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Oxfam welcomes today’s orientation debate on the EU Emissions Trading System as some Member States spoke out in favor of the ETS being a more predictable source of funds for climate action in poor countries.
The 150 countries that have now publicly committed to carbon reduction pledges show that December’s UN climate summit in Paris could, at last, be built on international cooperation rather than competition.
Yesterday's vote on the European Parliament’s position vis-à-vis the COP21 was welcomed by Oxfam for highlighting the importance of climate finance for developing countries.
The whole world is experiencing global warming, and Africa is one of the most vulnerable continents, particularly in regions where food shortages are already a reality. Women farmers are hit hardest by these changes in climate.
In Cambodia, recurrent drought periods and floods have become a major concern and a big challenge for many farmers. With support from a local organization funded by Oxfam, Mrs. Sao Khea, a Cambodian farmer learned about how to overcome these challenges and minimize the risks caused by climate change.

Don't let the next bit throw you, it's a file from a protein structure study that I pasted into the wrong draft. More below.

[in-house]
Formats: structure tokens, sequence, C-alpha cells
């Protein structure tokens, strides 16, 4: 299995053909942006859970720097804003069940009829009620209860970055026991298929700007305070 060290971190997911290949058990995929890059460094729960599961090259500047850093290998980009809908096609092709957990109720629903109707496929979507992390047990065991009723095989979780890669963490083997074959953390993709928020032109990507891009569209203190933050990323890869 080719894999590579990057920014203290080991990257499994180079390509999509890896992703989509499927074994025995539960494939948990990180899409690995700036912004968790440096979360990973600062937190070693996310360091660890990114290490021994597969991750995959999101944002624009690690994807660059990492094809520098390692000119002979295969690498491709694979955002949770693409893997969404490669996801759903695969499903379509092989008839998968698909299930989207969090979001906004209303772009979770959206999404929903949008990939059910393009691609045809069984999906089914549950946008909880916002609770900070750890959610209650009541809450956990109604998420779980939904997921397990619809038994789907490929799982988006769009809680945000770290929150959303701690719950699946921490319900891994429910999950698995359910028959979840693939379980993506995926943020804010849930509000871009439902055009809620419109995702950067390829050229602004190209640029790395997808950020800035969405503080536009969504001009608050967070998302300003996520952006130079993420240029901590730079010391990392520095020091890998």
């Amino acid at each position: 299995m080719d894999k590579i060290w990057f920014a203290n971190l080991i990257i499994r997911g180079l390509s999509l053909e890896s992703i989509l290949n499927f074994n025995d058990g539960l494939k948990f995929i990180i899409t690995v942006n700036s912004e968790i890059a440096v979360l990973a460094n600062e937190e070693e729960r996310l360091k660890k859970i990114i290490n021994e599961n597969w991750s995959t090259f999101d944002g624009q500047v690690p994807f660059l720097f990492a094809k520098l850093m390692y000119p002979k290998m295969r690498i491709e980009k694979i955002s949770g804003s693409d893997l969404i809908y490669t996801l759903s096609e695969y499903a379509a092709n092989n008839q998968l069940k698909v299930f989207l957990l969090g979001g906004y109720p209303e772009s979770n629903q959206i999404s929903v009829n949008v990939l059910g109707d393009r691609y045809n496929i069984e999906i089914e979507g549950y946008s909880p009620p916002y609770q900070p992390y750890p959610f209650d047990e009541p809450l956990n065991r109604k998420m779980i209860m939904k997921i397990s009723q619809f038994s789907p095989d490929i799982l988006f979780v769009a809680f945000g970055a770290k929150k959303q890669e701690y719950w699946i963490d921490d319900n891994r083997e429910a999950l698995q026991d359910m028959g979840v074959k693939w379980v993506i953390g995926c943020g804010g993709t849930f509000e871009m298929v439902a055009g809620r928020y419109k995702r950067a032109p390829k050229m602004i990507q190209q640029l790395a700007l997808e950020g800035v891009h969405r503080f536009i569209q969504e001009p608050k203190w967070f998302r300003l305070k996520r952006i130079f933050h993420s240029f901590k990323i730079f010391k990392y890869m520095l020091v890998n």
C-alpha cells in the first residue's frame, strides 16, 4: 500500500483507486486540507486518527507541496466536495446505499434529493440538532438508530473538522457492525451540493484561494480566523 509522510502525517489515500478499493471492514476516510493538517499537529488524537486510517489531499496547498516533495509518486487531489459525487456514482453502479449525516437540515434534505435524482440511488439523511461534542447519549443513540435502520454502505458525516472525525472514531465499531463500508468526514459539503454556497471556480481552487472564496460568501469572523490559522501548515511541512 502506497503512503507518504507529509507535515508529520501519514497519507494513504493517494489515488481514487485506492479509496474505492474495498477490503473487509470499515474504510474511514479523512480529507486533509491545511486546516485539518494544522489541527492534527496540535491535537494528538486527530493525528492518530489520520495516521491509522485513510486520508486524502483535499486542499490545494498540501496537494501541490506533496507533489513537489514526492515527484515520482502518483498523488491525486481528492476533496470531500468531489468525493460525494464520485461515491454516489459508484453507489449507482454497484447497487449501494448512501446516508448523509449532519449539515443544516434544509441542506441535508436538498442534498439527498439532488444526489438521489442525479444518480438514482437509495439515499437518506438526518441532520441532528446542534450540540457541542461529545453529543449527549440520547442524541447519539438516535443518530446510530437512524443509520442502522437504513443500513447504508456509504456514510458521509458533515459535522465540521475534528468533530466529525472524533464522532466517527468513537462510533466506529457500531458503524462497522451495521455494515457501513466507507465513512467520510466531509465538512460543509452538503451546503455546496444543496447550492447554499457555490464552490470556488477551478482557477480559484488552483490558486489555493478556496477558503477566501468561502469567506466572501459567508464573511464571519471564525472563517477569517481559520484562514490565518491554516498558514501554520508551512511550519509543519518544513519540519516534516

South Africa has today tabled its climate action plan for Paris, committing to put a lid on rising emissions through to 2030. How low they are able to plateau will depend on international support meaning so climate finance will be key to unlock greater ambition, says Oxfam.
EU environment ministers again acknowledged the importance of financial support for climate action in poor and vulnerable countries in the Paris climate agreement, but they must invest in the Green Climate Fund, says Oxfam.
Oxfam will support the Voice2Paris global storytelling contest launched in August by the United National Development Programme (UNDP) by providing three additional fellowships for participating journalists to cover the UN Conference on Climate Change, COP21, in Paris in December.